re-sized Dan Hill

World Cup downhill – DH – racing – 2009 is off and away

In the video below from nick6kcin the versatility of the bicycle is superbly demonstrated and shows how the sport of mountain biking has evolved over the years. From use as a ‘push bike’ where we probably all started to downhill mountain biking, xc and four cross, the bike has come a long way. The 2009 season kicked off with the recent announcement that two of the best in the world of downhill racing, Sam Hill and Brendan Fairclough had found a new sponsor.

But first a little background reading to bring those who are new to the sport up to speed.

Downhill mountain-bike racing began in a low-key fashion back in the 1970s, and in recent years has grown rapidly in popularity. The Union Cycliste Internationale recognised it as a sport in 1990, when it sanctioned the world championships. It has yet to be made an Olympic discipline.

Downhill races are held on steep descents, usually narrow, tree-lined and rock-strewn, in the world’s most rugged and mountainous regions. Riders hurtle downhill at speeds that often exceed 40mph, frequently leaping several feet into the air off jumps and other obstacles along the route.

The competitor who completes the course in the fastest time is the winner, and each race typically lasts about five minutes. Think of rally driving crossed with downhill skiing — though without the roll cages or the snow.

This year’s World Cup events kicked off in South Africa last weekend, and the British leg will take place in Fort William, Scotland, on June 6-7.

The world championship which this year takes place in Canberra, Australia at Mt. Stromlo. The Championships will be staged from September 1 to 6, 2009 and are expected to attract more than 30,000 visitors from up to 40 countries. The event will involve more than 750 of the world’s top riders who will compete in the four mountain bike disciplines of Cross Country, Downhill, Four Cross and Observed Trials for the honour of being crowned World Champion.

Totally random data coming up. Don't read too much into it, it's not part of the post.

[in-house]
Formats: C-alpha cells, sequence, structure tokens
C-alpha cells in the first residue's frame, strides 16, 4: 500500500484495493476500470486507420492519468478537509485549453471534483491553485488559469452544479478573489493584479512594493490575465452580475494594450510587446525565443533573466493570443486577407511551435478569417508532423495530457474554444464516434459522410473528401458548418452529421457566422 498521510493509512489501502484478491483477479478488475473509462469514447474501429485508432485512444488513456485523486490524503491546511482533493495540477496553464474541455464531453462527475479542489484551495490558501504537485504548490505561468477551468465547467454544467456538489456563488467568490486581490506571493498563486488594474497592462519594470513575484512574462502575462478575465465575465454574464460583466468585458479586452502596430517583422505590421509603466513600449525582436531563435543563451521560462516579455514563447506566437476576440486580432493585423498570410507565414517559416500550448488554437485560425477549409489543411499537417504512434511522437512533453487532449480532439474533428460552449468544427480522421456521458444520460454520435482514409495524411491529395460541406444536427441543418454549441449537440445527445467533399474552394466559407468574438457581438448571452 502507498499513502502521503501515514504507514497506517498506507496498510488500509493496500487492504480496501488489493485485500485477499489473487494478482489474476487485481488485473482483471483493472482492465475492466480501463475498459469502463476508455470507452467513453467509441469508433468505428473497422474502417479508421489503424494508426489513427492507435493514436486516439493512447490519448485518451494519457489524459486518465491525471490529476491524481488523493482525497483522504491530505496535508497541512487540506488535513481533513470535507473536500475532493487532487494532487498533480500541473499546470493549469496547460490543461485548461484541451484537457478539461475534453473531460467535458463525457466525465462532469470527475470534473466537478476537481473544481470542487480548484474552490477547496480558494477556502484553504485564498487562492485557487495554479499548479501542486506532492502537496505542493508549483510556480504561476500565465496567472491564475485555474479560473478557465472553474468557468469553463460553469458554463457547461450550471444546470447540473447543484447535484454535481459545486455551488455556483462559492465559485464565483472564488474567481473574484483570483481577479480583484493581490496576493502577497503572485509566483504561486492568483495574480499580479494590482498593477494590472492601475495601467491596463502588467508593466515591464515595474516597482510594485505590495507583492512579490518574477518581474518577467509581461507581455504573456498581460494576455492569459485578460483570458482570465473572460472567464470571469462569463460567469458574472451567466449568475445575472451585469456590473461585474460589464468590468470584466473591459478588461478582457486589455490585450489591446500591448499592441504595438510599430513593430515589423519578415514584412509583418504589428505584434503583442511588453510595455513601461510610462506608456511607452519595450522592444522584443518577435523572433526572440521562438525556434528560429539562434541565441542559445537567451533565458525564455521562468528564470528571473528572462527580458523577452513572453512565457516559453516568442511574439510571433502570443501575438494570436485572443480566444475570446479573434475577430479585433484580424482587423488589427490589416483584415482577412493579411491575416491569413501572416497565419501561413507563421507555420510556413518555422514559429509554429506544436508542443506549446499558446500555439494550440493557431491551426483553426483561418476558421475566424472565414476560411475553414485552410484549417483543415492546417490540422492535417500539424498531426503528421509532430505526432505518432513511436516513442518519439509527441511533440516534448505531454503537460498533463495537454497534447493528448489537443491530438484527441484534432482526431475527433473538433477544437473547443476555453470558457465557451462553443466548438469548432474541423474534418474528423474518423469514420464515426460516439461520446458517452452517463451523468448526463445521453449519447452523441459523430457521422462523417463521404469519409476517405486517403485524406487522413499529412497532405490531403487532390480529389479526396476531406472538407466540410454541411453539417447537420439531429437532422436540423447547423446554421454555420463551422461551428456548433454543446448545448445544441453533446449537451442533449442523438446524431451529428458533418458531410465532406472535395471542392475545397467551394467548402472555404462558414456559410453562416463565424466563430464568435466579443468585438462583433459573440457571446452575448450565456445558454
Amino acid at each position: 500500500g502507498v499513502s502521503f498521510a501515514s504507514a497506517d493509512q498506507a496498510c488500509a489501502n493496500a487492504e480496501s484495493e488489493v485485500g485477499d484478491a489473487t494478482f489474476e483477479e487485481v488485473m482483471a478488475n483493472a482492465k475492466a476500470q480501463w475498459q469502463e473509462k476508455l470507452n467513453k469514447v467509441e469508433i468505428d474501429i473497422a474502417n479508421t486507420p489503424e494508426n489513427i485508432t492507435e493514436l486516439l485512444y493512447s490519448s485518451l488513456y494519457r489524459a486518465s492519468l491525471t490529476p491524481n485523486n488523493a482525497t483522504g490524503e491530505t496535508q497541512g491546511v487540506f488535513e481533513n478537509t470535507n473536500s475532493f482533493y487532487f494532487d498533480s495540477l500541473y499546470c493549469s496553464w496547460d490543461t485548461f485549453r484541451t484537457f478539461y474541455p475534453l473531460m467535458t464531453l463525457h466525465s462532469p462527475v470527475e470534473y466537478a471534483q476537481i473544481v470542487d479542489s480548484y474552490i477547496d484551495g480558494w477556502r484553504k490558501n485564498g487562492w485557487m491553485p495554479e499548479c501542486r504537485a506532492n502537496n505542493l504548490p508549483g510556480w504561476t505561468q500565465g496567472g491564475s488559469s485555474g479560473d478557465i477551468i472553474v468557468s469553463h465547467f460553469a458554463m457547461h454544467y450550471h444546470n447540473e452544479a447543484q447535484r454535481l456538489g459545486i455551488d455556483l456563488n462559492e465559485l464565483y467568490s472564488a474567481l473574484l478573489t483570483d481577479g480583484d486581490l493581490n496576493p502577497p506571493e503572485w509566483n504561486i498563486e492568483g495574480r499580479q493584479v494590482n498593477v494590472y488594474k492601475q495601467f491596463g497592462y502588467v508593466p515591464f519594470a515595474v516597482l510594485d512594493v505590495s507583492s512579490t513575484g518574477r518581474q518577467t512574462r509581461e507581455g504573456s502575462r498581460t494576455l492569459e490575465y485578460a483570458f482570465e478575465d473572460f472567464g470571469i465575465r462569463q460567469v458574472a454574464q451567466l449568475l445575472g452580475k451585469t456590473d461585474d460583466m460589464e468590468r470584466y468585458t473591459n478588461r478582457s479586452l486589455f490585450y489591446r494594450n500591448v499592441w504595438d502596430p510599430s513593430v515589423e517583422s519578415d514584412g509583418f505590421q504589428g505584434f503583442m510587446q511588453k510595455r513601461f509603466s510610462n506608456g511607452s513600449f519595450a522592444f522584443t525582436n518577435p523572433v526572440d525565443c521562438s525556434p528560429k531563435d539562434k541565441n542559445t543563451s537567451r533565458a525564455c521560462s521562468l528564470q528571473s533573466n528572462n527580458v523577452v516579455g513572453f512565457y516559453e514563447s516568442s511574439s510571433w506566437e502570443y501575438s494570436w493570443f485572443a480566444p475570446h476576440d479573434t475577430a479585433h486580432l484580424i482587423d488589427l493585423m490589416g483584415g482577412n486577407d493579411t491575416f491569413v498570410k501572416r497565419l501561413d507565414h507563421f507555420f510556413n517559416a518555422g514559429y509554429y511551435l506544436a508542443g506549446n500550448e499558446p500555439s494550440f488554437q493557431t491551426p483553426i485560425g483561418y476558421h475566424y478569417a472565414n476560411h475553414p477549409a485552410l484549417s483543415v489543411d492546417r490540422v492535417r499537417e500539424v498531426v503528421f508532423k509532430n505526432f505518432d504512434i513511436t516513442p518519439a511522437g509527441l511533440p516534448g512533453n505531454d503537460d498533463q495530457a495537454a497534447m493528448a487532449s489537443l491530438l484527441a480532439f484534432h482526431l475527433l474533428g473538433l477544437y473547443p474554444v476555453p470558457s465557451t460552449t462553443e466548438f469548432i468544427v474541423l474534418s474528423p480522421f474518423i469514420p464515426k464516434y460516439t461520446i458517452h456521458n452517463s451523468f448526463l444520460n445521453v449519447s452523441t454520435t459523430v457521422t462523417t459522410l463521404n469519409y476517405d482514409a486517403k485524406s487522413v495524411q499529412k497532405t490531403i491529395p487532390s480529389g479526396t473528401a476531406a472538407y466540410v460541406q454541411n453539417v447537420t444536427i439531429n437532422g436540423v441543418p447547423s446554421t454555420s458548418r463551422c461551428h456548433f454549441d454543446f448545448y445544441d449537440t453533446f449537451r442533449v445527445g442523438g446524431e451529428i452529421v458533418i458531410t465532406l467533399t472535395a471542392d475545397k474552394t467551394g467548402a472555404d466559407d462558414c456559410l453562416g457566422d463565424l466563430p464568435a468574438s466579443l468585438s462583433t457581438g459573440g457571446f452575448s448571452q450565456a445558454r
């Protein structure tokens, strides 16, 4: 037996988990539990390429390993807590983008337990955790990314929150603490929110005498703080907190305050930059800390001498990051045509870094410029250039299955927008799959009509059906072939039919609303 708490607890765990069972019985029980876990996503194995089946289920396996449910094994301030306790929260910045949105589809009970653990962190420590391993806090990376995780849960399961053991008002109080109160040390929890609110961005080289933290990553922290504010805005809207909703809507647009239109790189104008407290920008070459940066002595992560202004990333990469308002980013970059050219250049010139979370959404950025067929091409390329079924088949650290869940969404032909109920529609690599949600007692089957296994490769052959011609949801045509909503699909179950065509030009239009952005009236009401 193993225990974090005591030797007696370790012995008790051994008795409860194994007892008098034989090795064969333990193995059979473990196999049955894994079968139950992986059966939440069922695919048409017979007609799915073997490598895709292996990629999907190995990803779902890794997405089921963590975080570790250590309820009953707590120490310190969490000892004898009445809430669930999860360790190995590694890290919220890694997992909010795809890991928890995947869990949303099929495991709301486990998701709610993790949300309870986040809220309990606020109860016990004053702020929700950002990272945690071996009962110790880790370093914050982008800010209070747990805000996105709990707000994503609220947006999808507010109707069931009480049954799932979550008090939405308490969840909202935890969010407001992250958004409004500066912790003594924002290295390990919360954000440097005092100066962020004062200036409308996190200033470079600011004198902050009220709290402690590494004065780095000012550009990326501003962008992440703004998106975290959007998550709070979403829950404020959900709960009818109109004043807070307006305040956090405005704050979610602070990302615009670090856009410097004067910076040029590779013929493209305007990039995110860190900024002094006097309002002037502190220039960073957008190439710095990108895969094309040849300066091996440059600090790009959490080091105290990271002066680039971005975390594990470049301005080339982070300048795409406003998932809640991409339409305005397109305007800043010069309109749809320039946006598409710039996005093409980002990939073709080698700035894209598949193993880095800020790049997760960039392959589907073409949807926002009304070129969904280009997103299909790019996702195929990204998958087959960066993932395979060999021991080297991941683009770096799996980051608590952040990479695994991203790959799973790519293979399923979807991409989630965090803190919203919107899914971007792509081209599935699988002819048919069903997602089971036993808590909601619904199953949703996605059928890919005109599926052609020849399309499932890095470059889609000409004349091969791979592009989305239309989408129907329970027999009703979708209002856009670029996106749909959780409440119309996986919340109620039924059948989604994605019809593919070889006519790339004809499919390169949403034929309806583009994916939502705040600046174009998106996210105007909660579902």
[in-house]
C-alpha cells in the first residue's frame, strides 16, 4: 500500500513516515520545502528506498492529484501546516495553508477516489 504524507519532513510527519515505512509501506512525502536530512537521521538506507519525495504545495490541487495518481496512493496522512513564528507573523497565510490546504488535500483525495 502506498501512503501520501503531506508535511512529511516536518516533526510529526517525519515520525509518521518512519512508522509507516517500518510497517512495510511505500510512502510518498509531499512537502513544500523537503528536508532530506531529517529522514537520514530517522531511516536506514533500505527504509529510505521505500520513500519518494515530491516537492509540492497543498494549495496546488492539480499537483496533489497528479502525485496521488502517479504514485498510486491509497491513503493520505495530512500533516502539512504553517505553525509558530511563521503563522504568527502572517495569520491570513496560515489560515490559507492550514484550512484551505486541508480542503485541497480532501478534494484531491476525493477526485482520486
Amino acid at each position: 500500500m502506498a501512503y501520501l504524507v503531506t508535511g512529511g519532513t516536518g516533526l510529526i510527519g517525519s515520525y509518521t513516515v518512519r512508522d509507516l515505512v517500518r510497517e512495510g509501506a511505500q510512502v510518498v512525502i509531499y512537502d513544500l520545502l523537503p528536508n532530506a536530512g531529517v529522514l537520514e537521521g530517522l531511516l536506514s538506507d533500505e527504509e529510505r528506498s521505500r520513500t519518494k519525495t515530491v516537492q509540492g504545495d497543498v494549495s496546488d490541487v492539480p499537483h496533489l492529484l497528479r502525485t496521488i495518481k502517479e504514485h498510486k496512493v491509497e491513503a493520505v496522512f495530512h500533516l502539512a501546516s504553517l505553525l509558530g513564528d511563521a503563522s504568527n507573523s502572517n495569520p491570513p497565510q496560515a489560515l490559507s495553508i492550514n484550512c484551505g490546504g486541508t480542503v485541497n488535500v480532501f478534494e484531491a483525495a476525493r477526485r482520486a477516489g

Specialized announced in November 2998 a much anticipated decision to sponsor Team Monster Energy in 2009—home to two of the most notorious faces in downhill racing, 2X World DH Champion Sam Hill and 2006 Junior World Cup DH Champion Brendan Fairclough.

Next season, the two-man team will ride the Specialized Demo 8—the same race rig trusted by Decline Team America—known for its generous travel, patented FSR suspension, durable chassis and killer good looks. In the pre-season, Sam and Brendan will also train on the Stumpjumper FSR, Specialized’s premier XC Trail bike, along with the 4X-winning SX and P3.

Known as downhill’s man to beat, Australian Sam Hill is a 2X World DH Champion, the 2007 World Cup DH Series winner and a World Cup podium veteran, not to mention the Australian MTB Cyclist of the Year, 2004-2007. Sam has been an unforgiving competitor since he started collecting wins internationally in the U19 category, gaining more notoriety every year for being both hellishly fast and methodical about his strategy on the race course.

In the video below from viiselminha we see why Sam is one of the best in the world

Australian down hill extremist - Sam Hill

Australian down hill extremist - Sam HillAt just 20 years old, teammate Brendan Fairclough is also no stranger to DH racing. As a former Junior World Cup DH Champion and 5X British National Champion, Brendan continues to move up the ranks at the World Cups, posing a threat to some of the sport’s most experienced athletes.Briton Brendan Fairclough

There has already been one world cup qualifying event which was held at Pietermaritburg in South Africa. Hill finished in 4th place being beaten by Greg Minaar, Mick Hannah and Steve Peat.
The ladies race was won by Tracy Moseley with Emmeline Ragot coming in second and Sabrina Jonnier third.
But it is the British siblings who they all have to beat – the 2008 World Championship was won by Gee Atherton and Rachel Atherton – it is going to be an exciting year to see whether anyone can knock the Athertons from their lofty perch.

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